Ma'danids

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The Ma'danid dynasty was an Islamic dynasty that ruled Makran from the late 9th or early 10th century[1] until around the 11th century.[2]

History

Makran had been one of the easternmost provinces of the Caliphate after its conquest by the Muslims in 644. In the 9th century, especially after the Abbasid dynasty's hold on the frontier provinces of the Caliphate began to weaken, Makran had been overrun by Kharijites. According to the historian Mas'ūdī the Kharijites were still a significant force in Makran by the time the Ma'danids took control there.[1]

By the early 10th century the Banu Ma'dan had risen to power in Makran. They established their capital at Kiz/Kij and used the Indian title of Mahraj.[3] Although seldom playing a major role in regional affairs, it was able to maintain its authority in Makran for at least a century and a half. At some point the Ma'danids became tributary to the Saffarid dynasty of Sistan. In 907/908 the Saffarid prince Al-Laith invaded Makran after 'Isa had gone into arrears on the required payments, and was able to compel the Ma'danid to give three years' worth of tribute.[4]

Payments to the Saffarids lasted until the mid-10th century at the latest. In 971 the Buyid amir 'Adud al-Daula, who had recently conquered the bordering province of Kerman from the Banu Ilyas, compelled the Ma'danids to recognize Buyid suzerainty. Soon after this, however, the Ma'danids switched their loyalties to the Turkish ruler of Ghazni, Sebük Tigin, beginning nearly a century of allegiance to the Ghaznavid dynasty.[5]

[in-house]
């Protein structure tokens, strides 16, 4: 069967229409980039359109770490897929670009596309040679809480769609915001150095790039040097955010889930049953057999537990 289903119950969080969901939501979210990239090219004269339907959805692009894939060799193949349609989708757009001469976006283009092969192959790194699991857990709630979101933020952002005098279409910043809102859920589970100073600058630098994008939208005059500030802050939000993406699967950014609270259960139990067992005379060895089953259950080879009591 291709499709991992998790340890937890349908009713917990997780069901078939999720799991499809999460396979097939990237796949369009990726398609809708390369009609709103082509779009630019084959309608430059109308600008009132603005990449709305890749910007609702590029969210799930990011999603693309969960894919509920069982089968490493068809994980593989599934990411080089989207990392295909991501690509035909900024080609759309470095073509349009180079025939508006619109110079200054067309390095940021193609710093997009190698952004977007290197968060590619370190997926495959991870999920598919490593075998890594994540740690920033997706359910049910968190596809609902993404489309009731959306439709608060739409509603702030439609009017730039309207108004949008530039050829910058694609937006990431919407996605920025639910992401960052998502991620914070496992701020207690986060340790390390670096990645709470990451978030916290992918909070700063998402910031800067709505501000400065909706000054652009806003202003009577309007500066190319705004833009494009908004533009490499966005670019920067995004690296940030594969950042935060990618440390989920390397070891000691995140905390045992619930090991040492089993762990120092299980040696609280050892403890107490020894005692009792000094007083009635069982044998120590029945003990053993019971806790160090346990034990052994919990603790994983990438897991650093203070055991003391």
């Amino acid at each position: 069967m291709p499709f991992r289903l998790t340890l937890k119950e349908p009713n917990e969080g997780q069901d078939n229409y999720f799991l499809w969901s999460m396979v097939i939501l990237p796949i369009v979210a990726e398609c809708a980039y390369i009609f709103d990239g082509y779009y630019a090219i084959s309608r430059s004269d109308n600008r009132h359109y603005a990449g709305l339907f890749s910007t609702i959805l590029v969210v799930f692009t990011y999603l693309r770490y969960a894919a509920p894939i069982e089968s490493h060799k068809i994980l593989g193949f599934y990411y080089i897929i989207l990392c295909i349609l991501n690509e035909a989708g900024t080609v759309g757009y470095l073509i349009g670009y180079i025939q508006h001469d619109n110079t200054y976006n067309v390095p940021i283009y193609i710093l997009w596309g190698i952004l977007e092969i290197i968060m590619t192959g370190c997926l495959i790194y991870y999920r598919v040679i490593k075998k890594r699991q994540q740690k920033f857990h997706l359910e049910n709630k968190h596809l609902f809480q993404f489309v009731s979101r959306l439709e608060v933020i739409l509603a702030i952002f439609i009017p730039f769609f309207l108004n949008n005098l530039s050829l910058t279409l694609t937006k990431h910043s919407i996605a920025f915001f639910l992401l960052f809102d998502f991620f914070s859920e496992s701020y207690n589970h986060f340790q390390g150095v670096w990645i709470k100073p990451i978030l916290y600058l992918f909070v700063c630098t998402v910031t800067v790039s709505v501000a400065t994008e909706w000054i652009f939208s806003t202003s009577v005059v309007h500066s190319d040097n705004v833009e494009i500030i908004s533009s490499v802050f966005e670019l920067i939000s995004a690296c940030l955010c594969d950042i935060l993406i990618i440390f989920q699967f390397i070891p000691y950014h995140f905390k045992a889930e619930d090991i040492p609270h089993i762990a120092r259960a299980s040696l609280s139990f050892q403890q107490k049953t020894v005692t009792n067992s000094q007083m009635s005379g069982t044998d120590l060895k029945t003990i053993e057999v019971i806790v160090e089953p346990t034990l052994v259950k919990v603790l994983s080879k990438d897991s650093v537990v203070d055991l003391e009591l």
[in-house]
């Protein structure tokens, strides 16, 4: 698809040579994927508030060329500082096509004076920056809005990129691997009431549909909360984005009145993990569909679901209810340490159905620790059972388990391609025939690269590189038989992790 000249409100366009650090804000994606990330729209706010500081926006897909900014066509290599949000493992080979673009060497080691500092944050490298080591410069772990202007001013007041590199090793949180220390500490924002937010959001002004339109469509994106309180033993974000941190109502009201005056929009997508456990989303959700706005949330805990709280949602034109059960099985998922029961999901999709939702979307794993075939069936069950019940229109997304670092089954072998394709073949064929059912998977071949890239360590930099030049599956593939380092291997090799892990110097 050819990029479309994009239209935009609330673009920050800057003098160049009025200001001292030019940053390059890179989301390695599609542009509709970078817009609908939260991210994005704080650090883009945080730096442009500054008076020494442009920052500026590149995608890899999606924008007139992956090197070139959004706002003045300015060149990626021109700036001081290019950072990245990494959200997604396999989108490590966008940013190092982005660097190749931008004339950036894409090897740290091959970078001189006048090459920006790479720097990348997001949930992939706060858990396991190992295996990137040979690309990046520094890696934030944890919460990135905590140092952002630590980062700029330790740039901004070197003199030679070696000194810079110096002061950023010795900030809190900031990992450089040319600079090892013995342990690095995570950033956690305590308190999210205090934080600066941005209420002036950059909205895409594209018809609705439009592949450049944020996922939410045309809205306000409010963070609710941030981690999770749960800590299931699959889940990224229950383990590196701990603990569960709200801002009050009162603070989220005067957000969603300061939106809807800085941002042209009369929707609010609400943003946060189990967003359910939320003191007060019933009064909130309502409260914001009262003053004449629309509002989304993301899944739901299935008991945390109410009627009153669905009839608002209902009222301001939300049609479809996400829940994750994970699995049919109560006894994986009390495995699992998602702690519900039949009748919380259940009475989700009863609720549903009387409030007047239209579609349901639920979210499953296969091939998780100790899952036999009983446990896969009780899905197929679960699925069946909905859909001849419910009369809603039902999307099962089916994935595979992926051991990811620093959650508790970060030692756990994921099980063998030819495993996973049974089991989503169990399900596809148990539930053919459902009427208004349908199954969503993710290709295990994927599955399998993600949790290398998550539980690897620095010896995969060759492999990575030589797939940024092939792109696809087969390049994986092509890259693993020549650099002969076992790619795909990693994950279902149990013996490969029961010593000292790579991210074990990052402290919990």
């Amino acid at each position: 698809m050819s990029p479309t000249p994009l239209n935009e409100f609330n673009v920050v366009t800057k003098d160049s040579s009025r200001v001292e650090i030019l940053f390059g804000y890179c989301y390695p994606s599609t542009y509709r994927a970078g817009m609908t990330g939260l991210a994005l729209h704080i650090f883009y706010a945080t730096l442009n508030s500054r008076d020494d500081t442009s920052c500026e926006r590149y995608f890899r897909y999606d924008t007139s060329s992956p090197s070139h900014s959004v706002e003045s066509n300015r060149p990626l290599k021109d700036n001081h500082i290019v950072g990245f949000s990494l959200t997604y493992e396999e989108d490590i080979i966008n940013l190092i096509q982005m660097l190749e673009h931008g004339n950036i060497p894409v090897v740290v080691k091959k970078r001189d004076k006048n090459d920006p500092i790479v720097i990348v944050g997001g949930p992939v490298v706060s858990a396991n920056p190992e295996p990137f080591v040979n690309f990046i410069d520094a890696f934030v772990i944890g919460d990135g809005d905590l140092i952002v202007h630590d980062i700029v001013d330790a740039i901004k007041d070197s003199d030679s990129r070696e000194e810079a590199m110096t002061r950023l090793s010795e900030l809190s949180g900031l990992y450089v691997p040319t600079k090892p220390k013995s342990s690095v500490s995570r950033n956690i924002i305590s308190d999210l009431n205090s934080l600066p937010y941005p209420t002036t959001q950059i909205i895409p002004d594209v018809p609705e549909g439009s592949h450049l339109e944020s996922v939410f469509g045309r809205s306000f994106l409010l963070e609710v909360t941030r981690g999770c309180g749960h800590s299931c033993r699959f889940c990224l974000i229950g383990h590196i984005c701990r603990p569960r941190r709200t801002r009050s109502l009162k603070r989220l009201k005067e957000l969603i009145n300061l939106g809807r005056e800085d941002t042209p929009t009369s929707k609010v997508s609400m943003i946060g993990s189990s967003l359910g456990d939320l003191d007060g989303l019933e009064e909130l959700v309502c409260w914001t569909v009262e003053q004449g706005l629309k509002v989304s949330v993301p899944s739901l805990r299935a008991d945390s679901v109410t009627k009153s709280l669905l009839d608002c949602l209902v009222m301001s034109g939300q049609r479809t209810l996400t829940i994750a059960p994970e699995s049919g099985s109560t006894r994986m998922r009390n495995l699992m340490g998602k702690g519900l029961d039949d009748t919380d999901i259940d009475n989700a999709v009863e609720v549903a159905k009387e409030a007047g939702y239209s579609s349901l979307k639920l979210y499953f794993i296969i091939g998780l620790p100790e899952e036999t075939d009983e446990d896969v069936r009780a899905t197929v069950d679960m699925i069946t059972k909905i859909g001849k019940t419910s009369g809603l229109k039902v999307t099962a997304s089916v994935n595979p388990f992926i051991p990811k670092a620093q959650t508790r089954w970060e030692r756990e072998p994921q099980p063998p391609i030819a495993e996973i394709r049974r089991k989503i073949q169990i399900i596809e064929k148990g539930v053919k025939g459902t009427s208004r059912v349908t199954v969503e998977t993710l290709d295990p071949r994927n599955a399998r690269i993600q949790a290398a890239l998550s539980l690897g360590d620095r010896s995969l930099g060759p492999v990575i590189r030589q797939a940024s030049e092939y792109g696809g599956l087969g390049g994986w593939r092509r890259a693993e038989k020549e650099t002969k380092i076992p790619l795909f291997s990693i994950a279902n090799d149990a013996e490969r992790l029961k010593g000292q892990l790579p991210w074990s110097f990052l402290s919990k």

In the early 11th century the ruler of Makran was Ma'dan. After Ma'dan's death in 1025/1026 a succession dispute broke out among his two sons, 'Isa and Abu'l-'Askar Husayn. The Ghaznavid sultan Mahmud negotiated a settlement between the brothers, but it broke down when 'Isa rebelled against the Ghaznavids in 1029. Two years later Mahmud's son Mas'ud sent an army which killed 'Isa and installed Abu'l -'Askar Husayn in his place.[6] The latter ruled Makran until after 1058 and was known as a man of learning. Some time after his death the power of the Ma'danids came to an end, presumably in the late 11th or 12th century.

See also

Notes

  1. ^ a b Bosworth (1994), p. 256
  2. ^ Baloch, p. 297
  3. ^ Baloch, p. 296 and Bosworth (1994), p. 256
  4. ^ Bosworth (1994), pp. 256-57
  5. ^ Baloch, p. 296 and Bosworth (1975), p. 173
  6. ^ Baloch, p. 297 and Bosworth (1975), p. 173

References

  • Baloch, N.A. and Rafiqi, A.Q. "The regions of Sind, Baluchistan, Multan and Kashmir: the historical, social, and economic setting." History of Civilizations of Central Asia, Volume 4, Part 1. Ed. M.S. Asimov and C.E. Bosworth. New Delhi, India: Motilal Banarsidass Publishers, 1999. ISBN 81-208-1595-5
  • Bosworth, C.E. "The Early Ghaznavids." The Cambridge History of Iran, Volume 4: The Period From the Arab Invasion to the Saljuqs. Ed. R. N. Frye. New York, New York: Cambridge University Press, 1975. ISBN 0-521-20093-8
  • Bosworth, C.E. The History of the Saffarids of Sistan and the Maliks of Nimruz (247/861 to 949/1542-3). Costa Mesa, California: Mazda Publishers, 1994. ISBN 1-56859-015-6
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